The brushless motor has a rotor containing permanent magnets, and this is essential, considering there are no electrical contacts, as we mention above. Its stator comes with electromagnets covered in windings and coils.
Since a brushless motor can have both a rotor and stator with electromagnets, it can produce a much stronger magnetic field than brushed motors. As a result, brushless motors have a higher mechanical power density, which allows them to produce higher torque while stationary.
The permanent magnets within the rotor are attracted to the electromagnets without ever making contact. When the electricity flows into the coil, the opposite poles of the stator and rotor are attracted to each other. Each time the rotor gets close to the coil, electricity will jump to the next coil, so on and so forth. An internal sensor and an electronic controller controls this process.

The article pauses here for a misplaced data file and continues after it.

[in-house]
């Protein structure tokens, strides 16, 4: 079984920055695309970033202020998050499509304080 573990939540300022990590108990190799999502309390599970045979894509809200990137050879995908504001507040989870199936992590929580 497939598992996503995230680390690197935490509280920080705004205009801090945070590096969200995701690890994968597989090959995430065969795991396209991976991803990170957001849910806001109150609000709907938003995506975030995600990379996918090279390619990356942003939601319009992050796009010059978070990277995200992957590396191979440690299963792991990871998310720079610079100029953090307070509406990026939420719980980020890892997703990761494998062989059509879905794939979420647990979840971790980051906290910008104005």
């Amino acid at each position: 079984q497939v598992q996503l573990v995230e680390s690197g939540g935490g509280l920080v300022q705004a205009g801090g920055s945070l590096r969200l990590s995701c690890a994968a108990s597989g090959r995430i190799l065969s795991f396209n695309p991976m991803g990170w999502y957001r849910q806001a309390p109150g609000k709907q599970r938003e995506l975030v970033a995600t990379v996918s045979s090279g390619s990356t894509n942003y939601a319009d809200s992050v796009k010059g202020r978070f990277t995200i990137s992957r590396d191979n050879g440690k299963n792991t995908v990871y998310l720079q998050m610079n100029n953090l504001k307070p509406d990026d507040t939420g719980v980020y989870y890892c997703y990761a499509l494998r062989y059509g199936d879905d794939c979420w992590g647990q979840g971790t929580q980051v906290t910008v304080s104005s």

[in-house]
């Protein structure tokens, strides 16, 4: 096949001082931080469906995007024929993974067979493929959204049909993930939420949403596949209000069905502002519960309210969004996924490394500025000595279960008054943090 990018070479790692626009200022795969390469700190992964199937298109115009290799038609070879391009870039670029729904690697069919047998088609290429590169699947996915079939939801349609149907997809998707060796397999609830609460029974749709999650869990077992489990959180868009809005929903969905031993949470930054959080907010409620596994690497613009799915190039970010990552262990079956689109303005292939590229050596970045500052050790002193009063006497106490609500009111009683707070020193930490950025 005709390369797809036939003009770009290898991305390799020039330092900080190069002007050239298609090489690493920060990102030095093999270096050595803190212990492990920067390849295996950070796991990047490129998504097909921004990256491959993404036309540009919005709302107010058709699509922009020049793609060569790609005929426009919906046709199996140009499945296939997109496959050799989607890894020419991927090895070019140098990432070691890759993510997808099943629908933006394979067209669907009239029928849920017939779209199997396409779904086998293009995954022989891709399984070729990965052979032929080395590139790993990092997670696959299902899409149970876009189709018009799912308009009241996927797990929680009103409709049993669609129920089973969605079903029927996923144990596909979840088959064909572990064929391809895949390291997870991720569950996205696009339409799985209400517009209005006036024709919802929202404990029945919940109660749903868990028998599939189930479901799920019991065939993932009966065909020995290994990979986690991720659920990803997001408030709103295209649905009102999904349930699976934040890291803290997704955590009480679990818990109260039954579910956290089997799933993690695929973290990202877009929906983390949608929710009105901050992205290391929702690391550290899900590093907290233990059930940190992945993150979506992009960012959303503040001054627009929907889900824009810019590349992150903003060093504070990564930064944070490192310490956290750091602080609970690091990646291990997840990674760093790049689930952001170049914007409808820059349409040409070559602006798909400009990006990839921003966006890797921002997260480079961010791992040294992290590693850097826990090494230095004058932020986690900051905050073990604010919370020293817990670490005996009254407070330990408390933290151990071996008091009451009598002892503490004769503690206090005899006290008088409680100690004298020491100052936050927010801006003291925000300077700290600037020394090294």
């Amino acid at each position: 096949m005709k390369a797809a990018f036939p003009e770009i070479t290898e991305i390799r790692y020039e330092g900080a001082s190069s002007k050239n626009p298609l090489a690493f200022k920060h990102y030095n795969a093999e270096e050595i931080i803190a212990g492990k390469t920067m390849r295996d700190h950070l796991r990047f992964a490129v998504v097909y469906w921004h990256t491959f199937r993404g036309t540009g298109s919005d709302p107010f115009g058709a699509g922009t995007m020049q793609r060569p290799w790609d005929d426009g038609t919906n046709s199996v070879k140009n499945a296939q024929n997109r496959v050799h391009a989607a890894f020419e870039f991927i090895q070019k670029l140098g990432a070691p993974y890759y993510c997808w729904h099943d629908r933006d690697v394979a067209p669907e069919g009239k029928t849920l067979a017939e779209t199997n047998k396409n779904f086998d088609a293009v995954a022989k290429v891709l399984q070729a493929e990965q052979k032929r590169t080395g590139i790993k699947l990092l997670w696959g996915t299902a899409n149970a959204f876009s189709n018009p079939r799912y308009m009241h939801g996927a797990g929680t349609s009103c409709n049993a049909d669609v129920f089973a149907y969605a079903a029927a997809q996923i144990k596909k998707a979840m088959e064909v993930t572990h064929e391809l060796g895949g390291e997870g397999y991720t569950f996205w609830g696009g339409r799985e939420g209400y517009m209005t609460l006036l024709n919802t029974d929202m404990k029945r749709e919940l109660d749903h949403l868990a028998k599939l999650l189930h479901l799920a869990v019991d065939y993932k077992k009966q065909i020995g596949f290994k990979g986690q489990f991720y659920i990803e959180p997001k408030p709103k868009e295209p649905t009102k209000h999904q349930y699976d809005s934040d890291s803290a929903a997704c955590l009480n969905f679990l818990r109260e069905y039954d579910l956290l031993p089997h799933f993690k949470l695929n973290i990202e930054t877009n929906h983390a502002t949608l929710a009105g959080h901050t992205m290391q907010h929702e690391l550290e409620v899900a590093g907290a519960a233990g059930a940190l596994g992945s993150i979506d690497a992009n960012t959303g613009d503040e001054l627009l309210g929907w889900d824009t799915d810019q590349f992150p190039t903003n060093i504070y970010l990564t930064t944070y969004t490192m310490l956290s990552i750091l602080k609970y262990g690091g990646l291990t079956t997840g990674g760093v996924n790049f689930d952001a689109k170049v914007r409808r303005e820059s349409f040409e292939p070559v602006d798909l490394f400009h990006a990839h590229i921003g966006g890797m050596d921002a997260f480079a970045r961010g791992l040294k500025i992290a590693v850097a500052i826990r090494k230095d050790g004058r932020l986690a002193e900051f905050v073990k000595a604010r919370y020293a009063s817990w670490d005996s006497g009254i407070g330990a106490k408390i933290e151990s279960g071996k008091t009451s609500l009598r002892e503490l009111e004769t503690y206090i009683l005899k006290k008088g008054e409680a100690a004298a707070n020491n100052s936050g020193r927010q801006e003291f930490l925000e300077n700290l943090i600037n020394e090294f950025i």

Understanding the Different Types of Brushless Motors
Fundamentally, there are two different types of brushless motors: outer rotor motors and inner rotor motors. Both motors work using the same principles, but differ in design.
Outer Rotor Motors
The outer rotor motor’s design is likely the most complex of the two. In this motor, the winding is within the rotor and rests in the motor’s core. Each of the magnets in the rotor is responsible for trapping heat, which doesn’t dissipate any energy. Outer rotor motors generally have lower torque and can function on a lower-rated current.